Barberini Tapestries Inspire Benches for Exhibition

critique of benches with architecture graduate students
Above: Interior Architecture Program Director and Associate Professor Linda Zimmer (seated on floor, right) engages in a critique with Architecture graduate student Shradhan Shrivastav about his walnut and jute bench.

Interior Architecture and Architecture students in Tom Bonamici’s furniture-making class (IARC 486/586) designed and built beautiful benches to accompany the Jordan Schnitzer Museum of Art’s special exhibition of “The Barberini Tapestries: Woven Monuments of Baroque Rome.” Using 12 stunning, intricately patterned Italian Renaissance masterpieces from the 17th century as their inspiration and backdrop, the students spent six weeks designing and constructing their pieces to suit the space and the exhibit.

A public reception was held during the exhibition to view the benches in situ, and speak with the students about their work. The benches were then on display for an extra day so that museum patrons could walk around and view them.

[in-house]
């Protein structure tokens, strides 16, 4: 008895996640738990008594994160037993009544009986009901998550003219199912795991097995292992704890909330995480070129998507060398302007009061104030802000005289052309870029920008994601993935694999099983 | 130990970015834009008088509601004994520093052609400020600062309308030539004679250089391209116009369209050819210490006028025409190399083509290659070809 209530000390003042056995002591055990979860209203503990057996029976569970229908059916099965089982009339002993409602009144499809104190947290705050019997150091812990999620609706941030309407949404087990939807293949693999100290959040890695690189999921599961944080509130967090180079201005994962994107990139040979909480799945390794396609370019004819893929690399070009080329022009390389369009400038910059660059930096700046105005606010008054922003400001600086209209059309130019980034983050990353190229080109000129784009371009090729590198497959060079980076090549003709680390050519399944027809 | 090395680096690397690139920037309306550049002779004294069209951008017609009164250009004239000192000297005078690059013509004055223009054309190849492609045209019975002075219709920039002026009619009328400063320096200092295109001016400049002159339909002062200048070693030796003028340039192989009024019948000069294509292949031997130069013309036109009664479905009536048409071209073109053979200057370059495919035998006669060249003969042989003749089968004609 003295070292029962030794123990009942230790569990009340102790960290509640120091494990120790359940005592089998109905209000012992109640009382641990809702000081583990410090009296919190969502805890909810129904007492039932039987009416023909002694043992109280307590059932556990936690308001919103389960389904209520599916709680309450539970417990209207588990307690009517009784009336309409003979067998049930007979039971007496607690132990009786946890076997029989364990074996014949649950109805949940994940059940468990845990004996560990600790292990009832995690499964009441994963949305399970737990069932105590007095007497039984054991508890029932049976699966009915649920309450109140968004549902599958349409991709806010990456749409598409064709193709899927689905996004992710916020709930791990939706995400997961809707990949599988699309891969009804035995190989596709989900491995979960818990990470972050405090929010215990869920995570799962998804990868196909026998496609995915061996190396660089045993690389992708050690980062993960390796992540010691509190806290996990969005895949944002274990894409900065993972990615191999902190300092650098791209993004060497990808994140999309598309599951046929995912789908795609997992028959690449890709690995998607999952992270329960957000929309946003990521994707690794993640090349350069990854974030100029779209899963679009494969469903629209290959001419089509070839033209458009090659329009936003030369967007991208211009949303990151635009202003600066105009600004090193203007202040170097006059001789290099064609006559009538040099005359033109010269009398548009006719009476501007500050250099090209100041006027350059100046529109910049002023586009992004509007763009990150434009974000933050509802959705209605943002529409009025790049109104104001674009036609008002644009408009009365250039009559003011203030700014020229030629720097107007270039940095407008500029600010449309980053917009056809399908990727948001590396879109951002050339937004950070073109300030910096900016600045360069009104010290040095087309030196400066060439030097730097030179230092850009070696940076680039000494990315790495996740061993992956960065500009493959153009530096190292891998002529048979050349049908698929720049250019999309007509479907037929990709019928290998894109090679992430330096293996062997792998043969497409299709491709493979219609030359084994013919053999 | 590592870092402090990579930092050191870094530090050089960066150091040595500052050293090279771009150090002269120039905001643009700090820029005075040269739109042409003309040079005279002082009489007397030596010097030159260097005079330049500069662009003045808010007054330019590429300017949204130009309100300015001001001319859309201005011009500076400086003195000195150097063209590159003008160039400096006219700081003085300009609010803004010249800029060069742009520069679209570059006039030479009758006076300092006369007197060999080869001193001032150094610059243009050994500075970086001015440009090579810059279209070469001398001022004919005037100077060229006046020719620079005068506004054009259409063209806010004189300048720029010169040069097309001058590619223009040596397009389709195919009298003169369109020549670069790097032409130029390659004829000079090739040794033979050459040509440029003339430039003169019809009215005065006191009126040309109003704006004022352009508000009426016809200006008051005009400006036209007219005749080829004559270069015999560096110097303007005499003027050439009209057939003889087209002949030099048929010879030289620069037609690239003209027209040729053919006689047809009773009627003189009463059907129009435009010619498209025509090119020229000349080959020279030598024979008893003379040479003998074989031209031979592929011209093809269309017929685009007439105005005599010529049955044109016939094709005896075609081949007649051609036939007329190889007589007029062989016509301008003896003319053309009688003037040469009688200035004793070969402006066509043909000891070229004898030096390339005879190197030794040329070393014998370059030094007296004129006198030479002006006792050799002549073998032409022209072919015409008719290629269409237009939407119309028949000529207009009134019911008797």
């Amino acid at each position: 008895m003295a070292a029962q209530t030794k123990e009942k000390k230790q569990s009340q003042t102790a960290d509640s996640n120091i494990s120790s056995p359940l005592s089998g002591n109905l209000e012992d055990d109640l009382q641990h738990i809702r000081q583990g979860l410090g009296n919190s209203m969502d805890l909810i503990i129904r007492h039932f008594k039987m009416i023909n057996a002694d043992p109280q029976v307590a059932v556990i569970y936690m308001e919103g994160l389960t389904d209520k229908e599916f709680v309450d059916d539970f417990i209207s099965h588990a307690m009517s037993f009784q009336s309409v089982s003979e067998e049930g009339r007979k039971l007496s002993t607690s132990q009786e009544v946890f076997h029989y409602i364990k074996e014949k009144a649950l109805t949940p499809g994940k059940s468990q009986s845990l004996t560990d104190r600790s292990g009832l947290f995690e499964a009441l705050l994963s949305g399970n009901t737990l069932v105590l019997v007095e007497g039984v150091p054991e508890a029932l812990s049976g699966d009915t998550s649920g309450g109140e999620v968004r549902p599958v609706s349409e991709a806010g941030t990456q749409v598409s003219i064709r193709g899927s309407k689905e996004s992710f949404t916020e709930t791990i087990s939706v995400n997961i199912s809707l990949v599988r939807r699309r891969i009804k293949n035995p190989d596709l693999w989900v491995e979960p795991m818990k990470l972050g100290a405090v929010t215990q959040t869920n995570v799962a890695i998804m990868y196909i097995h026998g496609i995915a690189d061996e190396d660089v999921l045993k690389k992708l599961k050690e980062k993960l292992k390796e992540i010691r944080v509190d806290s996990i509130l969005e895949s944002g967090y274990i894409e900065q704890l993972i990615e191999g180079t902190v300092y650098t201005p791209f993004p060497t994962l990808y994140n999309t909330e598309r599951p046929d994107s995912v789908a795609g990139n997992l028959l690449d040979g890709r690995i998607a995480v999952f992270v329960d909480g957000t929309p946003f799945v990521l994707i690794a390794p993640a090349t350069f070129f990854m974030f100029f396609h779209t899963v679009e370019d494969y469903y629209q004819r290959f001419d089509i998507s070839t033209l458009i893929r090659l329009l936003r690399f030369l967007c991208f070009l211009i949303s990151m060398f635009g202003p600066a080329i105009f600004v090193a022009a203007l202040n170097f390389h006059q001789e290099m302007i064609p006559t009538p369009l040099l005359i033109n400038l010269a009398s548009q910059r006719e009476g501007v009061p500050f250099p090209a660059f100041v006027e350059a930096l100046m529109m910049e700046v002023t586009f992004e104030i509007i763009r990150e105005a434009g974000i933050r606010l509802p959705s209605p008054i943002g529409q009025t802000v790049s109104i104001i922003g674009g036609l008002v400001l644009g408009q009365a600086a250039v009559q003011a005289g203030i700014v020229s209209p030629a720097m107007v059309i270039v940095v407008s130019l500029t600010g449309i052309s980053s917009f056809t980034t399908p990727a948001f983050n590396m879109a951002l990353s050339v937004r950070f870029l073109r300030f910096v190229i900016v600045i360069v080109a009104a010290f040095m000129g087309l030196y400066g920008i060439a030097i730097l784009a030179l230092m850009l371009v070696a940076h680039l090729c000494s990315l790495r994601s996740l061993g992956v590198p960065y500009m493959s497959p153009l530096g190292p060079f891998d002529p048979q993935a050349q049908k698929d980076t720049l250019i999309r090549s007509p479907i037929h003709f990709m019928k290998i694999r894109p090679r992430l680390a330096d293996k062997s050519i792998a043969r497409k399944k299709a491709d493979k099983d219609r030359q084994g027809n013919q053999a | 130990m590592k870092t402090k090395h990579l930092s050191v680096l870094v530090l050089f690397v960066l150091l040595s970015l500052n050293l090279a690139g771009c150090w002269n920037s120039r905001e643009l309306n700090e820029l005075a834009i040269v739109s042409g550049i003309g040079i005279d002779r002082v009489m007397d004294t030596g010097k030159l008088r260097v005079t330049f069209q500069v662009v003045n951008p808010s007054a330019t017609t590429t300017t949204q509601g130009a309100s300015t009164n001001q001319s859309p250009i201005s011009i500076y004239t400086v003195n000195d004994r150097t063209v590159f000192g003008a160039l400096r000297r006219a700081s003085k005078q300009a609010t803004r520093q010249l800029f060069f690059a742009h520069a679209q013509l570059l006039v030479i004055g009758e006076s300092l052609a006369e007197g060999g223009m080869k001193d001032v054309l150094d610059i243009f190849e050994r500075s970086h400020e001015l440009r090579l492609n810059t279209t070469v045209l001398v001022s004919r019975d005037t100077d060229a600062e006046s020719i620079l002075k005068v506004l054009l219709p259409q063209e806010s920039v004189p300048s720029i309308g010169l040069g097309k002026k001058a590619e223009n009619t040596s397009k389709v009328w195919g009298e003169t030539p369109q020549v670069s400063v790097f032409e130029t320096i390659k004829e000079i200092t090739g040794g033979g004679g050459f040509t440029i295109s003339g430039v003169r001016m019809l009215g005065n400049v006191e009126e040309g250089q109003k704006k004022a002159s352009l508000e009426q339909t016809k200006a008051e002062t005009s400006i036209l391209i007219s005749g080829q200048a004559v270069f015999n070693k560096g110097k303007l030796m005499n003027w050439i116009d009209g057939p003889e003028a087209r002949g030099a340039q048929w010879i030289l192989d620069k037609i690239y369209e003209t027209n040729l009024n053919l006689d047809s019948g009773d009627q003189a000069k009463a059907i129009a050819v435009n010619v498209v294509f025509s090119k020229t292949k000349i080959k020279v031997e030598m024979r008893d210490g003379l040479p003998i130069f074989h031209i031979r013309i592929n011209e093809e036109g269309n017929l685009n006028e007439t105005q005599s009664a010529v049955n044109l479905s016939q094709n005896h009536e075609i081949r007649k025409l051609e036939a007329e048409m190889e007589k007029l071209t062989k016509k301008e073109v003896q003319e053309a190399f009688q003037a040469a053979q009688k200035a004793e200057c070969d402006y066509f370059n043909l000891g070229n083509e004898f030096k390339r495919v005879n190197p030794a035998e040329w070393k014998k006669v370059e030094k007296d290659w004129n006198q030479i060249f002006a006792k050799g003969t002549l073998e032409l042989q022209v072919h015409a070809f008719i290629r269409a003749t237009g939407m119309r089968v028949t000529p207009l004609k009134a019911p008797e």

“It was such a great opportunity to bring people together and give the work a wider audience that might not otherwise be available to the normal studio process,” Bonamici says.

The student’s work was inspired by the form and construction of the tapestries, the political backstory of their production, and the museum itself. Moreover, the course provided students with opportunities to learn important skills about form and function—from working with compound angles and tools in the woodshop to designing exhibition pieces that don’t compete with the work on the walls.

“It is really important for [students] to start to face the reality of working with an actual material and with actual tools; that kind of reality check is very helpful both during the term and also during their [careers],” Bonamici says.

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